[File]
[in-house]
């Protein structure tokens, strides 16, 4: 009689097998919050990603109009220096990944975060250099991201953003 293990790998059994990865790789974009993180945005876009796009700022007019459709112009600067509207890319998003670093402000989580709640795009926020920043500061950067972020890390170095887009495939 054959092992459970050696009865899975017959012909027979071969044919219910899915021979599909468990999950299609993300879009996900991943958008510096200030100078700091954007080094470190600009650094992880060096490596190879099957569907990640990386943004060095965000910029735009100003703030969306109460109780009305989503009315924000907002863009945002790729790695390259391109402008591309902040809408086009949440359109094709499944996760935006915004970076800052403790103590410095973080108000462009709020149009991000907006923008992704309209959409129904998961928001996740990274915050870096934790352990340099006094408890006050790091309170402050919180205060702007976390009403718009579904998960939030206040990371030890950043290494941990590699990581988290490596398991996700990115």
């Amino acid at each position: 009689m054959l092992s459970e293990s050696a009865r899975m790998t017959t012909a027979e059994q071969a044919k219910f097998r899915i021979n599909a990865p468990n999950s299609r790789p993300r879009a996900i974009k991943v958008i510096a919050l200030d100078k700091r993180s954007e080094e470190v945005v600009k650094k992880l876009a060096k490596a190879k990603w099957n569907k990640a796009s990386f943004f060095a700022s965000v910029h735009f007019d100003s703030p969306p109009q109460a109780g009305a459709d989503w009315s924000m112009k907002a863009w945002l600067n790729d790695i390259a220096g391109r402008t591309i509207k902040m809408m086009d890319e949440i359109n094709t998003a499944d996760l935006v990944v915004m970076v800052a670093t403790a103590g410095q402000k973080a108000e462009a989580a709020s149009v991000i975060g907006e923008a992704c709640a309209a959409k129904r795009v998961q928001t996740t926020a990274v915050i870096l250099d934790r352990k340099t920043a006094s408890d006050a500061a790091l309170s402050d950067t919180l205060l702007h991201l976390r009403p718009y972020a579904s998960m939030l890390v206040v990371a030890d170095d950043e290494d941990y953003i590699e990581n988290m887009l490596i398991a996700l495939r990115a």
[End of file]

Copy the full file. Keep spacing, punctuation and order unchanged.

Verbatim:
[in-house]
């Protein structure tokens, strides 16, 4: 009689097998919050990603109009220096990944975060250099991201953003 293990790998059994990865790789974009993180945005876009796009700022007019459709112009600067509207890319998003670093402000989580709640795009926020920043500061950067972020890390170095887009495939 054959092992459970050696009865899975017959012909027979071969044919219910899915021979599909468990999950299609993300879009996900991943958008510096200030100078700091954007080094470190600009650094992880060096490596190879099957569907990640990386943004060095965000910029735009100003703030969306109460109780009305989503009315924000907002863009945002790729790695390259391109402008591309902040809408086009949440359109094709499944996760935006915004970076800052403790103590410095973080108000462009709020149009991000907006923008992704309209959409129904998961928001996740990274915050870096934790352990340099006094408890006050790091309170402050919180205060702007976390009403718009579904998960939030206040990371030890950043290494941990590699990581988290490596398991996700990115």
């Amino acid at each position: 009689m054959l092992s459970e293990s050696a009865r899975m790998t017959t012909a027979e059994q071969a044919k219910f097998r899915i021979n599909a990865p468990n999950s299609r790789p993300r879009a996900i974009k991943v958008i510096a919050l200030d100078k700091r993180s954007e080094e470190v945005v600009k650094k992880l876009a060096k490596a190879k990603w099957n569907k990640a796009s990386f943004f060095a700022s965000v910029h735009f007019d100003s703030p969306p109009q109460a109780g009305a459709d989503w009315s924000m112009k907002a863009w945002l600067n790729d790695i390259a220096g391109r402008t591309i509207k902040m809408m086009d890319e949440i359109n094709t998003a499944d996760l935006v990944v915004m970076v800052a670093t403790a103590g410095q402000k973080a108000e462009a989580a709020s149009v991000i975060g907006e923008a992704c709640a309209a959409k129904r795009v998961q928001t996740t926020a990274v915050i870096l250099d934790r352990k340099t920043a006094s408890d006050a500061a790091l309170s402050d950067t919180l205060l702007h991201l976390r009403p718009y972020a579904s998960m939030l890390v206040v990371a030890d170095d950043e290494d941990y953003i590699e990581n988290m887009l490596i398991a996700l495939r990115a």